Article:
From their findings, the damage to coronavirus patients comes after the virus sneaks into the red blood cells, hijacks it, and removes the Iron ions from the heme groups (HBB) and replaces themselves with it. The attack prevents the hemoglobin unable to transport oxygen to other body organs. As a result, the lungs are stressed out and inflamed while the rest of the organs are also depleted of the much needed oxygen. The so called ARDS and subsequent organ failure could be attributed to this.
In conclusion, the two researchers offer the following recommendation: “‘With these findings in mind, further analysis revealed that chloroquine could prevent orf1ab, ORF3a, and ORF10 from attacking the heme to form the porphyrin, and inhibit the binding of ORF8 and surface glycoproteins to porphyrins to a certain extent, effectively relieve the symptoms of respiratory distress. Since the ability of chloroquine to inhibit structural proteins is not particularly obvious, the therapeutic effect on different people may be different. Favipiravir could inhibit the
envelope protein and ORF7a protein bind to porphyrin, prevent the virus from entering host cells, and
catching free porphyrins. Due to the side effects and allergic reactions of drugs such as chloroquine, please consult a qualified doctor for treatment details, and do not take the medicine yourself.”
As we scour the other credible journals, we found that the above research is supported by new study conducted by NIH. The study is titled: “Does recombinant human Erythropoietin administration in critically ill COVID-19 patients have miraculous therapeutic effects?” During the study, an 80-year-old man with multiple comorbidities presented to the emergency department with tachypnea, tachycardia, fever and critically low O2 saturation and definitive chest CT scan findings in favor of COVID-19 and positive PCR results in 48 hour.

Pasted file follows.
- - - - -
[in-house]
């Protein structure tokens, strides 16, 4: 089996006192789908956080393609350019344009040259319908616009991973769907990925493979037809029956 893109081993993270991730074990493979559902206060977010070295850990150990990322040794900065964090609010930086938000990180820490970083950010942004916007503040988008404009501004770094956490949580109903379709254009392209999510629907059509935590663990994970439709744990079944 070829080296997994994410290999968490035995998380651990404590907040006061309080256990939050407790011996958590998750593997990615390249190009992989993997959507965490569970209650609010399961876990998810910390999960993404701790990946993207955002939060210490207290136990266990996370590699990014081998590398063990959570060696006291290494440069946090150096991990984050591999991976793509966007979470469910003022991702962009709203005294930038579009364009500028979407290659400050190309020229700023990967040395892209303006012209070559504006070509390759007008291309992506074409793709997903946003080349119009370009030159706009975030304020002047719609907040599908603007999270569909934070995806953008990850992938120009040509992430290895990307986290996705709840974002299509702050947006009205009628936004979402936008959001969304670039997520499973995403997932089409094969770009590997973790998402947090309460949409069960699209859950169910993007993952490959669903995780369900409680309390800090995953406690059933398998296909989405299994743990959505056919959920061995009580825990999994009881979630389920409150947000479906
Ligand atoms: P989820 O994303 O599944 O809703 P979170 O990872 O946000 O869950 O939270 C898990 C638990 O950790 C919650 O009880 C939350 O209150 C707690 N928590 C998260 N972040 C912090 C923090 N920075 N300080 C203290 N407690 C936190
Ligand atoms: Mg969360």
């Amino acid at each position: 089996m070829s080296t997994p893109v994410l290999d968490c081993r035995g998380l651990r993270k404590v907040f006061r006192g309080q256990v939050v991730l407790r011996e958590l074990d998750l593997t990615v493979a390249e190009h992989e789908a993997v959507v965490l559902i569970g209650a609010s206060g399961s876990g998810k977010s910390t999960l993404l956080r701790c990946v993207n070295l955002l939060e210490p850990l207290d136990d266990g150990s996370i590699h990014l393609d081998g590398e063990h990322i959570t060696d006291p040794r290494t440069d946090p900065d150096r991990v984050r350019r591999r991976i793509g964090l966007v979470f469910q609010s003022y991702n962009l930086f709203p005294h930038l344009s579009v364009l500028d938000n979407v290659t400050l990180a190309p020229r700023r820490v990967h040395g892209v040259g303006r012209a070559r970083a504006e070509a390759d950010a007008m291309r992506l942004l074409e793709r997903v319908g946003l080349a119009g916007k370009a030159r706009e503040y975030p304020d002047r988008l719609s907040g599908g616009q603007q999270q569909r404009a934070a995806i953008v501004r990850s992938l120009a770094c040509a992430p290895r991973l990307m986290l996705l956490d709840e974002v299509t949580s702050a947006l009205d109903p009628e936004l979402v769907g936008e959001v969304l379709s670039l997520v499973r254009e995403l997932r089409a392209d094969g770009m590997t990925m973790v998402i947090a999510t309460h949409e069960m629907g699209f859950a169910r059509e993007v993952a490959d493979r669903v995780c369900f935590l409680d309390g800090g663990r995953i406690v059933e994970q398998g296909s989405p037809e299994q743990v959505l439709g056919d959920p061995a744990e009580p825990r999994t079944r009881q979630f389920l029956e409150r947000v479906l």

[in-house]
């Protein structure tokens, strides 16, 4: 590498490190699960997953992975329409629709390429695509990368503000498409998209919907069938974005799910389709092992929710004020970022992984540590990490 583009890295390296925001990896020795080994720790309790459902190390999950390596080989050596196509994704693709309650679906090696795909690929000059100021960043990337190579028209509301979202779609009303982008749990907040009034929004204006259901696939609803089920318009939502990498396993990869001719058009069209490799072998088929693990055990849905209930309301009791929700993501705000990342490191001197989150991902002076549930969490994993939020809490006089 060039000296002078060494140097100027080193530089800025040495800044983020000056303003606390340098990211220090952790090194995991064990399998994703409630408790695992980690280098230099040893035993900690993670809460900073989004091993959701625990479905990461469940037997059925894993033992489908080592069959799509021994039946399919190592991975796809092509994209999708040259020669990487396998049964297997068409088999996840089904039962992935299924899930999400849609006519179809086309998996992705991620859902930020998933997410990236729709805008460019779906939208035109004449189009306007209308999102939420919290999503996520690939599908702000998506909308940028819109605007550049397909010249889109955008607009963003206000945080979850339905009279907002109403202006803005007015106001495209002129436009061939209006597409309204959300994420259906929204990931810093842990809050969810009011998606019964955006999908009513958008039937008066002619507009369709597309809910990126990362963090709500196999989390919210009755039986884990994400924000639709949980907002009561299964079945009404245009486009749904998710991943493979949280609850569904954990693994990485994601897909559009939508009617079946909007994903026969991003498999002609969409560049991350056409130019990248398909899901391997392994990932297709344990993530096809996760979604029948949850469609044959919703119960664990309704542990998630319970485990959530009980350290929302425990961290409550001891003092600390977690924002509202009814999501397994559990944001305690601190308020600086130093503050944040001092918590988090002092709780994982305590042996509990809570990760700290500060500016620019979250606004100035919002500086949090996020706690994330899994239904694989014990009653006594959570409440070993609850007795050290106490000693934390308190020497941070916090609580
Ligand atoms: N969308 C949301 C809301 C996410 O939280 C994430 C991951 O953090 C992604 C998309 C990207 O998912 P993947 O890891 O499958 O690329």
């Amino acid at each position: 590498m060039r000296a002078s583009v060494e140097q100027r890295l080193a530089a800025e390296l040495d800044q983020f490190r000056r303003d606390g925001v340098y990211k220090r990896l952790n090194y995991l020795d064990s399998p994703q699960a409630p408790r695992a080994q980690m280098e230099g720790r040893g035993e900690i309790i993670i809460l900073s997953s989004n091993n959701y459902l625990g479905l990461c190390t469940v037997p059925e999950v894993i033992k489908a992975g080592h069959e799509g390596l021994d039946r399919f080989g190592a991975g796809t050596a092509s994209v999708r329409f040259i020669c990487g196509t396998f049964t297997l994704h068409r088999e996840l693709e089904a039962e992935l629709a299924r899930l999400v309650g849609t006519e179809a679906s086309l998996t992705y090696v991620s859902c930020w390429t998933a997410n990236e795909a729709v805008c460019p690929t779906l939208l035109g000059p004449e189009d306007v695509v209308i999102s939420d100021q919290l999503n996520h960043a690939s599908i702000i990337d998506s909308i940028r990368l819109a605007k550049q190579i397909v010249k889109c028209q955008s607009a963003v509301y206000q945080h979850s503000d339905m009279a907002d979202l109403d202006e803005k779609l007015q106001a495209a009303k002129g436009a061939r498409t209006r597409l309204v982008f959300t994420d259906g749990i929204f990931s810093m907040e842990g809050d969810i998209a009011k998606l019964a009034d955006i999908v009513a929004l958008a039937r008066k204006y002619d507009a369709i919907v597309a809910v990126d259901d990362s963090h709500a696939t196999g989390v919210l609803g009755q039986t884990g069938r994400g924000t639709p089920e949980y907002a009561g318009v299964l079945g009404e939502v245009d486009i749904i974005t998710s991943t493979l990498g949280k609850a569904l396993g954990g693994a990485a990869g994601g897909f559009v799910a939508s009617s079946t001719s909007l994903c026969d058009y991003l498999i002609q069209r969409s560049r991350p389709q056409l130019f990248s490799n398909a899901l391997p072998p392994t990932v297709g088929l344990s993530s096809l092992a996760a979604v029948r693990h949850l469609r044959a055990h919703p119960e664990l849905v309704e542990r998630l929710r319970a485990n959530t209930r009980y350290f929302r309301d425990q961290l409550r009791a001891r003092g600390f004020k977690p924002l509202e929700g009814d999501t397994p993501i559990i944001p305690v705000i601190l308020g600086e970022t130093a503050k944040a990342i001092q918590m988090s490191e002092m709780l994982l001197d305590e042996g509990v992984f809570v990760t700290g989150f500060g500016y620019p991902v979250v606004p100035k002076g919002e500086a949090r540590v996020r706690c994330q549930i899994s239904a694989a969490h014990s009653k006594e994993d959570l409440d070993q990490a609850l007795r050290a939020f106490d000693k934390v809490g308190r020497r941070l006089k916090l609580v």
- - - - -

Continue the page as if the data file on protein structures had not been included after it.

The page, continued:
According to the study, the man later received antiviral treatment plus recombinant human Erythropoietin(rhEPO) due to his severe anemia. After 7 days of treatment, he was discharged with miraculous improvement in his symptoms and hemoglobin level. Anemia results from a lack of red blood cells or dysfunctional red blood cells in the body, which leads to reduced oxygen flow to the body’s organs. As you can see, the man in the NIH study experienced severe anemia which leads to lower oxygen level. This is similar to the findings from Chinese researchers which showed the effect COVID-19 after it “attacks hemoglobin in the the red blood cells through a series of cellular actions, that ultimately renders the red blood cells incapable of transporting oxygen.”
The researchers in NIH study concluded that rhEPO could attenuate respiratory distress syndrome and confront the SARS-CoV-2 virus through multiple mechanisms including cytokine modulation, anti-apoptotic effects, leukocyte release from bone marrow, and iron redistribution away from the intracellular virus.
To be fair and balanced, Dr. Seheult, partially agreed with some of the findings in the Chinese study. Below is a video of his response to the study.